He's pounded pavements as a bobby, stalked school corridors as a teacher. Now Alex Walkinshaw is walking the wards of Casualty – and things are scrubbing up well, as Susan Griffin discovers
THERE will soon be unexpected chuckles emanating from the wards of Casualty when newest recruit, nurse Adrian ‘Fletch' Fletcher, arrives at the emergency department of Holby City Hospital.
“He’s the ultimate cheeky chappy, the kind of entertaining bloke you’d really want to go down the pub and have a laugh with, whether you’re male or female,” says Alex Walkinshaw, the boyish looking 37-year-old who plays Fletch.
“He’s into football, rugby, beer and beautiful women. Only to flirt with and admire though – he’s a devoted family man, which makes him all the more attractive.”
His recruitment is met favourably by everyone bar one person – fellow nurse Lloyd Asike, who's assigned as Fletch’s mentor.
Expecting a naive, timid and impressionable graduate, Lloyd’s stethoscope's put out of joint on discovering that Fletch is a mature, self-assured nurse with winning charm and a great sense of humour.
“Lloyd's expecting someone younger, a little greener, and may be a little bit more dependent as a mentee," explains Barking-born Walkinshaw.
In the coming weeks, Fletch is set to embark on a massive learning curve and the reality of dealing with life and death situations day-in, day-out.
"He gets a little too emotionally involved when bad things happen to nice people," says Walkinshaw, who made a name for himself as Sergeant Dale 'Smithy' Smith in The Bill.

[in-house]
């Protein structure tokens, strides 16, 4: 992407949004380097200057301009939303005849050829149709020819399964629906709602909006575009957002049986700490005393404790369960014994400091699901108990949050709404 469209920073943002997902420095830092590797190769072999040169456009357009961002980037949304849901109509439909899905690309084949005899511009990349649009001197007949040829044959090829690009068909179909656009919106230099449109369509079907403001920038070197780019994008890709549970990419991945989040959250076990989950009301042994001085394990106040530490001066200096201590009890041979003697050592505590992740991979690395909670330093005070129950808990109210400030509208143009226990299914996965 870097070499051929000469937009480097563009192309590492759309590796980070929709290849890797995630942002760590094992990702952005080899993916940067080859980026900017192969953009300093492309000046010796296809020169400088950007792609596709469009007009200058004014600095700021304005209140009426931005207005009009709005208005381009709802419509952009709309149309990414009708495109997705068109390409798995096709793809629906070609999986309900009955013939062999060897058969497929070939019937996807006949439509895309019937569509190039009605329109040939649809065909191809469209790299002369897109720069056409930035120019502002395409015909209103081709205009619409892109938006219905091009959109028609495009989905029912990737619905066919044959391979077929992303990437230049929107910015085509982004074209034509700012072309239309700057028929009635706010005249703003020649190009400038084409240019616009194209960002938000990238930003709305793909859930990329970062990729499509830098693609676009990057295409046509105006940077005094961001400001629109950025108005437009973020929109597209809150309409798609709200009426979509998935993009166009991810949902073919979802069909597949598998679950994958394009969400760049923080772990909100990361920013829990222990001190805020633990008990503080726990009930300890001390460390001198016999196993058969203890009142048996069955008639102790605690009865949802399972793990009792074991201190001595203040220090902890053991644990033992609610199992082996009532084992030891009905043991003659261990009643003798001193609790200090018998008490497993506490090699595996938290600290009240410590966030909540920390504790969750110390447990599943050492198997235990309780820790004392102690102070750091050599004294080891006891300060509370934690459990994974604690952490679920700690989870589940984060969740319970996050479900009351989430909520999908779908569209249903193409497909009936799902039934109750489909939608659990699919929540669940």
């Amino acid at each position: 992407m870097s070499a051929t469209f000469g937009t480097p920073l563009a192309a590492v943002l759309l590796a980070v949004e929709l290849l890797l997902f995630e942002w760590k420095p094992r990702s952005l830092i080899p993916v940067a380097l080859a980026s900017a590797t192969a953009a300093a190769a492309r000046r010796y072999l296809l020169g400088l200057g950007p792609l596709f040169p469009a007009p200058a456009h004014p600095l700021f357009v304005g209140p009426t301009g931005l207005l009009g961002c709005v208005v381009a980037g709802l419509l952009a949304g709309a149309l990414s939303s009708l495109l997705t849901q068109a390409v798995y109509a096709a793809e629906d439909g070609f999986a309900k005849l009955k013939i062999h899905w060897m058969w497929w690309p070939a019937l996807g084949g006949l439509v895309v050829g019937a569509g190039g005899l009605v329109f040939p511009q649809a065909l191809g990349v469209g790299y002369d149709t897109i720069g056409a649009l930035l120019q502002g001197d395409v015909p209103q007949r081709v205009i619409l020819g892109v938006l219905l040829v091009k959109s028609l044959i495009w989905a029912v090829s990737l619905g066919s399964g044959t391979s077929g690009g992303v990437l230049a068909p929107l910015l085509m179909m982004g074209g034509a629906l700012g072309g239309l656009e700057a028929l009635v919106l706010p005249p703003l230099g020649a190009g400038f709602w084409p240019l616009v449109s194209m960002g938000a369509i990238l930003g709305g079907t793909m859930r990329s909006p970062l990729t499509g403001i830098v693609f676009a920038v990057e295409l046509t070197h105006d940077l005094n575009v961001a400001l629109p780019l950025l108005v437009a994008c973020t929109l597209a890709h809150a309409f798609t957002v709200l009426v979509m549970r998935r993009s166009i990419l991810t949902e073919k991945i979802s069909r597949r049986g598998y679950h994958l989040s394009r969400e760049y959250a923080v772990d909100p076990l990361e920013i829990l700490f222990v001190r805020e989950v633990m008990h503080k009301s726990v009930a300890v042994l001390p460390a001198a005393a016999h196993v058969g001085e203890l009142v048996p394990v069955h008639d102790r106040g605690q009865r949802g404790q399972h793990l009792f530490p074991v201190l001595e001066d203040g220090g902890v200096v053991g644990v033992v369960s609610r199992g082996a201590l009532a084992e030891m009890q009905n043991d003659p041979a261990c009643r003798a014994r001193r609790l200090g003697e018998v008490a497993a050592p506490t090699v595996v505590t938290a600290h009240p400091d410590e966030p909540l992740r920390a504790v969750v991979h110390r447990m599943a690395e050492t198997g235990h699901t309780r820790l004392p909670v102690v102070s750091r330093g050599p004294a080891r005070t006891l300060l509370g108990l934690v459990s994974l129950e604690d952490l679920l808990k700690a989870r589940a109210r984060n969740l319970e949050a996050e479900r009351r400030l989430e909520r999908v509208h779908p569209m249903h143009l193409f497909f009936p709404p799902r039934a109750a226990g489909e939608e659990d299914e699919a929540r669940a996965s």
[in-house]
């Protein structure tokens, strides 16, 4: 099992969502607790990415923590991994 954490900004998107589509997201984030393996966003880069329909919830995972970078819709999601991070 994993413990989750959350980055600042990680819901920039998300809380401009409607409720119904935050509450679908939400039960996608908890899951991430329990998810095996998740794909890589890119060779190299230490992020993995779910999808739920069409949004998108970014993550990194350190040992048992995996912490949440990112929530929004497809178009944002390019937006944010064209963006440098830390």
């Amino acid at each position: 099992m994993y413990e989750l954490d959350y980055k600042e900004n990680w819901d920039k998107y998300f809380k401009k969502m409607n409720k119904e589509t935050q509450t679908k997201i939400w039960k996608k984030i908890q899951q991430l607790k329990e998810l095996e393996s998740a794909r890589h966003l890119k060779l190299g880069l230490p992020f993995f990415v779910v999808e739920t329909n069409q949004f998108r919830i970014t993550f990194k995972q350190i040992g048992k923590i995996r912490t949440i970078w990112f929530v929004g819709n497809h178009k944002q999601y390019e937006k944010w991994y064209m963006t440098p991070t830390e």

"I quite like the fact he gets emotional with people. I think that's part of his charm with the patients, the fact he's interested."
It's not the first time Walkinshaw's walked the corridors of Casualty.
Way back in 1992, when Duffy was Sister and the set was in Bristol, not Cardiff, an even more fresh-faced Walkinshaw appeared in an episode.
"It was proper old-school," he says, chuckling at the memory.
"I think I worked for a power company and the older guy I was working with may have had a heart attack. I know I was very upset and it was all very traumatic."
Walkinshaw says he still found walking onto the set on the first day a nerve-wracking experience.
Fortunately he already knew some of the cast members.
"It did take the pressure off because it meant that if I did have a panic I knew I could shoot off, find someone and say, 'I don't know what I'm doing'.
As a boy, Walkinshaw attended Sylvia Young Theatre School where alumni includes Tamsin Outhwaite, Keeley Hawes and the late Amy Winehouse.
It was Sylvia herself who urged Walkinshaw to be an extra in Grange Hill when he was 12.
"I think it was the kind of job that Sylvia would get as many people as possible to do, because it would give you an indication of what it [an acting career] was going to be like," says Walkinshaw.
During the Nineties he appeared on Harry Enfield And Chums and A Touch Of Frost and, when he needed to top-up his bank balance, worked as a labourer in the City of London.
"Acting's a difficult profession to survive in but up until now I've been a very lucky chap “.
He was appearing in a production at the Royal Court Theatre when he was approached by one of the producers of The Bill and asked to audition for the role of Smithy.
He went on to pound the beat from 1999 until the demise of the Sun Hill based show in 2010.
He recently took on unruly children as teacher Jez Diamond on Waterloo Road.
"Look it at this way, I'm just doing my bit for private service," he jokes at the amount of professions he's portrayed.
"Acting's the best and worst job in the world but if you love it, you've just got to stick with it."
Alex Walkinshaw makes his Casualty debut on BBC One on Saturday, June 30